The new EU legislation on labelling and traceability of GMOs will enter into force on 18 April. All stakeholders agree that this is an important step towards better consumer information and choice.
When new EU legislation enters into force on 18 April, all foods
produced from GMOs have to labelled. The only exception to this can
arise from an accidental and technically unavoidable presence of
GMO, which does not have to be indicated if amounts to less than
0.9 per cent.
The regulation also stipulates that GMOs must be traceable
throughout the entire production and distribution process, thus
making it compulsory to the producers of GM seeds and crops to
inform any purchaser of the presence of GMOs and to record to whom
and from whom GM products are made available.
Most stakeholders from industry, consumer protection groups and
environmentalists agree that the new rules represent an important
step towards making the European rules on GM foods the most
extensive system of consumer choice in the world.
"The new system [...] will support the key consumer rights to
information and choice and should offer European consumers the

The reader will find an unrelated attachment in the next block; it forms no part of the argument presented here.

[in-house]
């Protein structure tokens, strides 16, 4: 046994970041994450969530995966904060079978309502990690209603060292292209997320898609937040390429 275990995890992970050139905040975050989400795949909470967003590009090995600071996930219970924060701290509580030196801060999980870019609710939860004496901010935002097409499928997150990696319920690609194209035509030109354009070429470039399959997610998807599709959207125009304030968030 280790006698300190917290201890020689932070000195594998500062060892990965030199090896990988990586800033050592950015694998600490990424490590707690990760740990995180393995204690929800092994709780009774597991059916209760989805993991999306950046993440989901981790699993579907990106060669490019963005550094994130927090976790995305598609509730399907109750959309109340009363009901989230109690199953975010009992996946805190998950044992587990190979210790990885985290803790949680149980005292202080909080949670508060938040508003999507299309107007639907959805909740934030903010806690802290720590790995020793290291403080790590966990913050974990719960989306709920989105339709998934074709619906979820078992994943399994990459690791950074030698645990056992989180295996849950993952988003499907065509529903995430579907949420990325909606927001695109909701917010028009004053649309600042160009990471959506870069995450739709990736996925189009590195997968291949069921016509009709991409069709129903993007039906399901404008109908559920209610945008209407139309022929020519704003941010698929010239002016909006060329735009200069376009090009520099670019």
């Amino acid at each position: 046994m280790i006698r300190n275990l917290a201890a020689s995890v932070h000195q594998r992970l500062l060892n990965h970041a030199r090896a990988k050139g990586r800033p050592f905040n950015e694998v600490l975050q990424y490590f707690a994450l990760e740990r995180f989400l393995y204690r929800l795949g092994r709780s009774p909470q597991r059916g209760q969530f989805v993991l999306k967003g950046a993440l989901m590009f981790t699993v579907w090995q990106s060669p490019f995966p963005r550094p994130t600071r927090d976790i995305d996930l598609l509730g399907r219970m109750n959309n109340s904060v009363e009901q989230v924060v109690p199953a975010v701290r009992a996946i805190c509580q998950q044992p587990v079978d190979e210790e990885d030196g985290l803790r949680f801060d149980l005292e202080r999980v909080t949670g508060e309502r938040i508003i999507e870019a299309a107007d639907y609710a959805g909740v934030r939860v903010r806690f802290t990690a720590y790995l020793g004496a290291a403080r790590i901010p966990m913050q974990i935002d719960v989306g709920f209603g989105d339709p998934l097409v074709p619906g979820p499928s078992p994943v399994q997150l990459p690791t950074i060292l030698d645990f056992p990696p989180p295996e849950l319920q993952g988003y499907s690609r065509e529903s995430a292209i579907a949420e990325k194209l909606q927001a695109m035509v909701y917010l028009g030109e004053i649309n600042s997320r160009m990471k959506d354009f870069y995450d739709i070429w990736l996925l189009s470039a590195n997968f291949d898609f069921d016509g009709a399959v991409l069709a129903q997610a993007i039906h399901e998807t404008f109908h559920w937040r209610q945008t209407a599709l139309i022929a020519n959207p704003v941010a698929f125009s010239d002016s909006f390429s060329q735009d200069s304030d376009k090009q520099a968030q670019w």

possibility to choose whether or not to eat food and food
ingredients derived from GMOs," said Jim Murray, Director of the
European Consumer Association BEUC.
Geert Ritsema, GMO Campaign Coordinator of Friends of the Earth
Europe, agrees: "Consumers have shown that they do not accept GM
foods and they will now be given the opportunity to avoid them.
While we will keep on lobbying for lower thresholds, I think that
the legislation is a step into the right direction. It should also
serve as a model for the rest of the world."
The biotech industry on the other hand hopes that the new rules
will open the way for lifting the moratorium on new authorisations
of GM products for the European market, which has been in place
since 1998. EuropaBio's Simon Barber said that "EuropaBio looks
forward to the re-establishment of science-based, transparent
assessments and approvals of safe GM products. This [...] will
allow farmers and consumers to make a clear choice between GM,
non-GM and organic products."